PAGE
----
Throw an O-ring in it.
                        You'd probably need to cut a grove in one of the faces to constrain it.

                        Comment


                        • #13
                          These are compression fittings, correct? The ones with a two threaded parts and an additional little piece between them? Don't put any teflon tape or any other sort of goop on compression fittings, at best it won't do anything. The seal is made with that little cone or ball that goes on the end of the tube. It grips to the tube then presses up against the inside of the fitting. When I screw these up usually I didn't get the little cone/ball to seat straight, and it wasn't clamping onto the tube properly. That or I pushed the tube in too far, preventing the little ball/cone from seating on the fitting. The former requires a new little ball/cone, but the latter can be remedied by taking a little bit of the stickout off with a dremel. I have also seen some fittings where the mating surfaces were bad, but it was really obvious like a large dent or gouge.

                          Comment


                          • #14
                            Unions do have a preferred direction, the flow should come out of the nut side. Installing them backwards can cause leaks in high pressure systems. Also, 1/2 inch does limit your airflow, 3/4 will handle more than twice the flow. Keep your lines short and you should be alright with half inch.

                            Comment


                            • #15
                              Originally posted by AssertiveWall View Post
                              These are compression fittings, correct? The ones with a two threaded parts and an additional little piece between them? Don't put any teflon tape or any other sort of goop on compression fittings, at best it won't do anything. The seal is made with that little cone or ball that goes on the end of the tube. It grips to the tube then presses up against the inside of the fitting. When I screw these up usually I didn't get the little cone/ball to seat straight, and it wasn't clamping onto the tube properly. That or I pushed the tube in too far, preventing the little ball/cone from seating on the fitting. The former requires a new little ball/cone, but the latter can be remedied by taking a little bit of the stickout off with a dremel. I have also seen some fittings where the mating surfaces were bad, but it was really obvious like a large dent or gouge.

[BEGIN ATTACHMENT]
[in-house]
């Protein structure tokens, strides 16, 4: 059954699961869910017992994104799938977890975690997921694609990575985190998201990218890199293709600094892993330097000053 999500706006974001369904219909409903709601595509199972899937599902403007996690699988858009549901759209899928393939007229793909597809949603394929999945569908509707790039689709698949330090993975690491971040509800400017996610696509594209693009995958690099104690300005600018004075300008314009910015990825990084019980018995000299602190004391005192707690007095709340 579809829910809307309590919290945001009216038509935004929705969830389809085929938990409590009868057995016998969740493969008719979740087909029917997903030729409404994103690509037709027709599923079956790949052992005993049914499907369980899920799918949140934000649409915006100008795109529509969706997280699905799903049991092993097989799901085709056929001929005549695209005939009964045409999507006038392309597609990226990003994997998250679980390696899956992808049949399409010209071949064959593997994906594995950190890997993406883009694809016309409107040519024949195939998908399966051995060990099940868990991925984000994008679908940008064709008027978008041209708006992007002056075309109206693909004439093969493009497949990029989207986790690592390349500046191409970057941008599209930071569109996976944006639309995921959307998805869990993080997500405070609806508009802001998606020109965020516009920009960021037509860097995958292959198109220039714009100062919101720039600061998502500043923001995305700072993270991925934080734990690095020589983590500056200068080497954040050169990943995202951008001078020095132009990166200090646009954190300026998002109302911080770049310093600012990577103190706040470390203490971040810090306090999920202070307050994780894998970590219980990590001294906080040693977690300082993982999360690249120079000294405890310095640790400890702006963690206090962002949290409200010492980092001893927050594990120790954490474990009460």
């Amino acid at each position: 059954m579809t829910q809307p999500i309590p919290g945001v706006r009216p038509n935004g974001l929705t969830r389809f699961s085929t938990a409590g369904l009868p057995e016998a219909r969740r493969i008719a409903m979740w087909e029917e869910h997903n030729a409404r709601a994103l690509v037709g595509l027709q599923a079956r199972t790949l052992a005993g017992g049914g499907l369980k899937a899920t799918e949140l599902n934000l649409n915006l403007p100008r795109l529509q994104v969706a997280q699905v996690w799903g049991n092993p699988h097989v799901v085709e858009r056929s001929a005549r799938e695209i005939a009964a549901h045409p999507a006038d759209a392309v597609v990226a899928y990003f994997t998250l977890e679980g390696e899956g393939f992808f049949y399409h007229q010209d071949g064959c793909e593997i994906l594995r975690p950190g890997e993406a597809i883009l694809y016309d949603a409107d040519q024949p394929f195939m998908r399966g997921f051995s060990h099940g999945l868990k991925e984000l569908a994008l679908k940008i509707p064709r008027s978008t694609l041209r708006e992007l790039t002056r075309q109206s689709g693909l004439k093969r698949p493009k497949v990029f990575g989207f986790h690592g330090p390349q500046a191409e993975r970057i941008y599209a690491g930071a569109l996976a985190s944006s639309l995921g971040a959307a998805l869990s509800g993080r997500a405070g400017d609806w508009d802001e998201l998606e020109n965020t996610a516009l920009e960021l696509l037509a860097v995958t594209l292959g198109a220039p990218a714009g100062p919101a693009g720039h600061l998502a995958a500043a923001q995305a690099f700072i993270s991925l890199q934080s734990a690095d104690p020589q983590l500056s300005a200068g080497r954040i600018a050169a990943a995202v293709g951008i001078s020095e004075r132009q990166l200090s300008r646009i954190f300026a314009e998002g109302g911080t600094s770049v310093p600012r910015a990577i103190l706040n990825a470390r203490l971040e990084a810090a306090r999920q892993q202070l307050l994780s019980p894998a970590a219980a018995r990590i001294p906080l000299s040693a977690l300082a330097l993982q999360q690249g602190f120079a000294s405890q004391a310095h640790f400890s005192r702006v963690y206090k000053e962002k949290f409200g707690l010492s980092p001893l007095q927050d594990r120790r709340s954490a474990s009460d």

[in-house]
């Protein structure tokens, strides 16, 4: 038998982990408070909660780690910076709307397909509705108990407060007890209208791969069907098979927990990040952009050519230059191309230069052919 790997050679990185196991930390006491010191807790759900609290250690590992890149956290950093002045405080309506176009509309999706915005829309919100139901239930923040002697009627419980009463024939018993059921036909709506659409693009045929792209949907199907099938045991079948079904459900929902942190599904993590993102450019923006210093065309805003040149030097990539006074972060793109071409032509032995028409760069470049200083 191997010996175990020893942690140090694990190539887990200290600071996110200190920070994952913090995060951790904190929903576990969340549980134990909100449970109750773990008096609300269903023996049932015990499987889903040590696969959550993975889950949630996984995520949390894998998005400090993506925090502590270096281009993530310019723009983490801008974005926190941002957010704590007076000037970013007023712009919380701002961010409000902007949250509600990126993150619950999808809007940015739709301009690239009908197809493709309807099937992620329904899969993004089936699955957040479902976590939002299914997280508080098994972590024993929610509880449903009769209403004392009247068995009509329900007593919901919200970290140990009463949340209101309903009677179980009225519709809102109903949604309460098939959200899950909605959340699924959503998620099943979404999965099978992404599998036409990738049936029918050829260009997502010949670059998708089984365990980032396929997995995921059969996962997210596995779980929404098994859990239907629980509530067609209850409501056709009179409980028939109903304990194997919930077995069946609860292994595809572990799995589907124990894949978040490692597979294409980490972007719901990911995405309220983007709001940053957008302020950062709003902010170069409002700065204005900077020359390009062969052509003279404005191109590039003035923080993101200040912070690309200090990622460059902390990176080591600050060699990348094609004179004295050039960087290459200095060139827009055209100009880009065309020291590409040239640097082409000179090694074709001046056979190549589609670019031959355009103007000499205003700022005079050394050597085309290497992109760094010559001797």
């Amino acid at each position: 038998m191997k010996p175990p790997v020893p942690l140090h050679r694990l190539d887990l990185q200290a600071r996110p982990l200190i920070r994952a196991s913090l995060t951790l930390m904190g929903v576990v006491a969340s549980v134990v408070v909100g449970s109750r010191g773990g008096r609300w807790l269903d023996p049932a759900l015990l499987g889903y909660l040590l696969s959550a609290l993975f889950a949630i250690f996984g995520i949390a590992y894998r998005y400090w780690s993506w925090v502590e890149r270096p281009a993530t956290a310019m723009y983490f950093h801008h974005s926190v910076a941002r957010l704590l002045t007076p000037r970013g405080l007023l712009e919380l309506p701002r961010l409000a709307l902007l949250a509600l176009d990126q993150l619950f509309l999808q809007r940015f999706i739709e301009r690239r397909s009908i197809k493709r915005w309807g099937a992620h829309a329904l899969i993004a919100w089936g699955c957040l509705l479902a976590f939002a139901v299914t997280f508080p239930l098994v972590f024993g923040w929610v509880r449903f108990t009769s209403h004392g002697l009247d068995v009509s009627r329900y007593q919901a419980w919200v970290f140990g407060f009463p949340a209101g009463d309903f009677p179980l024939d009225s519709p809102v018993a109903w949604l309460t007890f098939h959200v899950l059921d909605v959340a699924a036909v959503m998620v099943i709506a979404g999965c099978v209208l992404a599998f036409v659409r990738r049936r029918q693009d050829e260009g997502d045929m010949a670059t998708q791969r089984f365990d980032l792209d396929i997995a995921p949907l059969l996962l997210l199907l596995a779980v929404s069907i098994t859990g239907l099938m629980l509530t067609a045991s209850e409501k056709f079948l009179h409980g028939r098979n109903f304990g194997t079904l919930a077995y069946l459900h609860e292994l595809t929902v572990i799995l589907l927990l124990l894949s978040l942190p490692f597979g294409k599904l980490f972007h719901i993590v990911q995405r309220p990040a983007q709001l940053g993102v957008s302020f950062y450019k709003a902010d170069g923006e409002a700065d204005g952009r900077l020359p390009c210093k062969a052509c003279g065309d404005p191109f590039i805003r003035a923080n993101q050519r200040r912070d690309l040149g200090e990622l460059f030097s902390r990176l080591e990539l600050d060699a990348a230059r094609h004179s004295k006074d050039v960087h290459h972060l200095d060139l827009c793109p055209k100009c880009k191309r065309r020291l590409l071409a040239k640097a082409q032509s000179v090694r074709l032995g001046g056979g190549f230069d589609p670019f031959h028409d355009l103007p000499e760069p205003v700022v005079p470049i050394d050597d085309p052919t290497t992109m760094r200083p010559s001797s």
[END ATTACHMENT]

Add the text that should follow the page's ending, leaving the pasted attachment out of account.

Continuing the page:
No, sweated unions like this
                              https://www.amazon.com/Everflow-Supp...s%2C285&sr=8-1

                              Originally posted by Jerrythepilot
                              Unions do have a preferred direction, the flow should come out of the nut side. Installing them backwards can cause leaks in high pressure systems.
                              Thanks, I didn't know that.

                              Comment

                              Working...
                              X